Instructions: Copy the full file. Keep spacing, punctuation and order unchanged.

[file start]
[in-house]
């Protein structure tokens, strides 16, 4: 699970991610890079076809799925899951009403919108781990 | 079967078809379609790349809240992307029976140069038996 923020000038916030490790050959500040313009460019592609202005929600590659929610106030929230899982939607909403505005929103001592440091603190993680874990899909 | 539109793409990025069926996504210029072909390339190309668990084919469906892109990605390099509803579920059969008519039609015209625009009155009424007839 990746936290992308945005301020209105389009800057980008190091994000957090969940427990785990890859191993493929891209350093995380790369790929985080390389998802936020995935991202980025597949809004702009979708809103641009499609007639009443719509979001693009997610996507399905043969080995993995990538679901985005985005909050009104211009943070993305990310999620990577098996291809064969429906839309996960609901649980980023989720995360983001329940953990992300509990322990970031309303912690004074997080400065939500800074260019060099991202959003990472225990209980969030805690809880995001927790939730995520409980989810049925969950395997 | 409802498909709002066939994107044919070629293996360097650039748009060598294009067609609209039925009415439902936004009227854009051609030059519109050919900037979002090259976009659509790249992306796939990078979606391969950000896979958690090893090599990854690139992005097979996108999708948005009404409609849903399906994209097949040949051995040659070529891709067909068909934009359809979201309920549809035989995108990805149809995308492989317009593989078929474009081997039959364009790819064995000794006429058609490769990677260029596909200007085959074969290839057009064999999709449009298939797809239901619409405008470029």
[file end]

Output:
[in-house]
């Protein structure tokens, strides 16, 4: 699970991610890079076809799925899951009403919108781990 | 079967078809379609790349809240992307029976140069038996 923020000038916030490790050959500040313009460019592609202005929600590659929610106030929230899982939607909403505005929103001592440091603190993680874990899909 | 539109793409990025069926996504210029072909390339190309668990084919469906892109990605390099509803579920059969008519039609015209625009009155009424007839 990746936290992308945005301020209105389009800057980008190091994000957090969940427990785990890859191993493929891209350093995380790369790929985080390389998802936020995935991202980025597949809004702009979708809103641009499609007639009443719509979001693009997610996507399905043969080995993995990538679901985005985005909050009104211009943070993305990310999620990577098996291809064969429906839309996960609901649980980023989720995360983001329940953990992300509990322990970031309303912690004074997080400065939500800074260019060099991202959003990472225990209980969030805690809880995001927790939730995520409980989810049925969950395997 | 409802498909709002066939994107044919070629293996360097650039748009060598294009067609609209039925009415439902936004009227854009051609030059519109050919900037979002090259976009659509790249992306796939990078979606391969950000896979958690090893090599990854690139992005097979996108999708948005009404409609849903399906994209097949040949051995040659070529891709067909068909934009359809979201309920549809035989995108990805149809995308492989317009593989078929474009081997039959364009790819064995000794006429058609490769990677260029596909200007085959074969290839057009064999999709449009298939797809239901619409405008470029």